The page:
It didn’t work well in the back seat of the car, but I could get something if I held the radio up near the window. I listened to the different Canadian radio stations and noticed for the first time that Ontario English sounds just slightly different from my own, in a way that I can’t really describe. The difference is tiny but it is there. In Ontario they do not say “out and about in a boat” as “oot and aboot in a boot” as we on this side of the Lake say they do, but there is the tiniest twist to the end of the vowels in that direction. I can’t do it and I’ve made myself crazy trying.
At one point I picked up a Morse Code transmission at the lower end of the band, obviously a non directional beacon at the upper end of the longwave navigation frequencies. I played it for everyone in the car. They were not impressed. This is the first time that I learned most people aren’t as intrigued by odd radio signals as I am.
But I kept amusing myself with the radio. I borrowed our Province of Ontario official road map. As many road maps did, at the time, it had a listing of some of the more powerful radio stations, by city. That gave me signals to try for. I tried for the nearer ones and even received some of them.
The campground where we were laid up to have the car welded together was in an Ontario Provincial Park. The place was crowded because of some Boy Scouts gathering, but they found a place for us.
We went to the beach and did not feed the seagulls, since we were trying to be polite and proper and a sign said not to. But the gulls impressed me. Somebody must have been feeding them; there was a regular cloud of them.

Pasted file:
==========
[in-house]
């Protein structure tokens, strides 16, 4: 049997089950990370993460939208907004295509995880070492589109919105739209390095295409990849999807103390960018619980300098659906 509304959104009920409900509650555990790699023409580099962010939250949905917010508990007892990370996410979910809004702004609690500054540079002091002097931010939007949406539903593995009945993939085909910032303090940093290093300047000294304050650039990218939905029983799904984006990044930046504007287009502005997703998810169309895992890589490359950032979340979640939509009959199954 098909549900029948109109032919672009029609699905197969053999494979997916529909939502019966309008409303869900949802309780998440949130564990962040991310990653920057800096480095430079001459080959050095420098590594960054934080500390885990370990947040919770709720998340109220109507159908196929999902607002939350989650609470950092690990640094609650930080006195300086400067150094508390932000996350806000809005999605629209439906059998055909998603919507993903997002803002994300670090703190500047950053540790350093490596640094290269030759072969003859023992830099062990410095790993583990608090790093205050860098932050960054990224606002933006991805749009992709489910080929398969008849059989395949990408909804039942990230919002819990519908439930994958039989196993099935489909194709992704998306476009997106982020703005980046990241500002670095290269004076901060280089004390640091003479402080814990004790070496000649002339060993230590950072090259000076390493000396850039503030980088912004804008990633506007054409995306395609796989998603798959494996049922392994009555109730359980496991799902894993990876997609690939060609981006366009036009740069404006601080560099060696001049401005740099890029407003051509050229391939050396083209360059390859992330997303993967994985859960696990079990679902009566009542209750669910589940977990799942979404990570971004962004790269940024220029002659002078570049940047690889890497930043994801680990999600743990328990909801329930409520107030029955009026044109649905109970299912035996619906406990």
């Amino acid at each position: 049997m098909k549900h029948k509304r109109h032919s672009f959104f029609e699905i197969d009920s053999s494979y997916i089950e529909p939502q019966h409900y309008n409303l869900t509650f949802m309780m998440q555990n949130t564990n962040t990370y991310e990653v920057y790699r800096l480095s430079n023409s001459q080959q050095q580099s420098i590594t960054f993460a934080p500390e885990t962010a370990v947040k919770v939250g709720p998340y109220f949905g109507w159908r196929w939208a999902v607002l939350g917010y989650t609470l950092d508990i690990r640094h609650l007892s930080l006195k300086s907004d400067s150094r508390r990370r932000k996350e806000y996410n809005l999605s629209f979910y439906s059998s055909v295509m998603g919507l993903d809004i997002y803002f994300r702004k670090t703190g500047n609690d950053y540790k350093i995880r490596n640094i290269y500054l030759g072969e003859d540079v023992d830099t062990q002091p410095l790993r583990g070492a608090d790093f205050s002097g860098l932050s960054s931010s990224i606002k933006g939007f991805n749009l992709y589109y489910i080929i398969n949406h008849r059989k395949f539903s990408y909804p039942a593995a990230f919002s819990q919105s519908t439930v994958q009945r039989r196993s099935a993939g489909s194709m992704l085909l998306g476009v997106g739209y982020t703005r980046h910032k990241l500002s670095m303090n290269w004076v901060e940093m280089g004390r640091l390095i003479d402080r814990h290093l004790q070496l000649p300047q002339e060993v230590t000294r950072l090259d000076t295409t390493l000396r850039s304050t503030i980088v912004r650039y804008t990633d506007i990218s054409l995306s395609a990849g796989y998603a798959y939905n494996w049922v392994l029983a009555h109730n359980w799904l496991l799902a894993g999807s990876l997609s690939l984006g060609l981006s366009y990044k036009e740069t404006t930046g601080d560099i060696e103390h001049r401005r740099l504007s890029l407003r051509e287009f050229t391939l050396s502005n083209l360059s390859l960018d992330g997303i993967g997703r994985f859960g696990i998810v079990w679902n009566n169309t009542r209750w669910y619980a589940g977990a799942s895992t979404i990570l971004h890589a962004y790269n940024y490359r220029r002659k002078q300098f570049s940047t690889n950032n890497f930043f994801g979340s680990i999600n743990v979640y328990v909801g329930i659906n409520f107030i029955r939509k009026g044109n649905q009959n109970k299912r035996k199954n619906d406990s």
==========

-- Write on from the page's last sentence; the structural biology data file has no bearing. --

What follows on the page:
We came back to find our trailer door pried open and a number of small valuables gone. Among them were my dad’s transistor radio and mine; Dad’s was his constant companion and must have been one of the first. Dad’s cheap wrist watch and my child size, hand-wound Timex watch were gone too.
The most expensive item missing was Dad’s “Palomar” binoculars. (In case you don’t know, the Mount Palomar Observatory contains what was the largest telescope in the world for many years. It is still there, although with creeping streetlights making sky glare all across Southern California I doubt it is able to do as much research as it once did.) Transistor radios were still fairly costly back then, but binoculars cost a fortune.
We reported the theft to the park rangers who didn’t care. Eventually one of them brought the binoculars back. “You left them on a picnic table on the far side of the park, near the Boy Scouts groups,” he said. Which was quite a trick, in that we hadn’t gone to that side of the park. Also he never explained why we would have smeared soap over all the lenses.
But the soap cleaned off easily and caused no permanent harm. My sister still has that set of binoculars. The watches and radios and whatever other small items we lost which (coincidentally, no doubt) could have fit unnoticed in a Boy Scout’s pockets or pack were never seen again, at least by us.
Anyway, after the car was welded back together we continued on our way. We got as far as Wawa. From there we headed back south, crossed the International Bridge and the Mackinaw Bridge, and went home.
The transmission on the Dodge never was quite right after hauling that heavy trailer so far. That contributed to that car’s early demise. (Of course it was the cheaper of the optional automatic transmissions, the two speed model instead of the three speed. The two speed automatic transmissions were always pretty crappy anyway.)
Today my home is crowded with more radios and watches than I know what to do with. Here at my writing desk I have three of each within sight, and there are plenty more here and there around the place.
I think I may have them all because I am trying in vain to get back that Sportsman AM transistor radio and that child-size Timex watch, the first radio and watch I ever had, the ones never saw again and never will. The sorrow of their loss might explain why I have collected so may others. It doesn’t explain the fountain pens, though.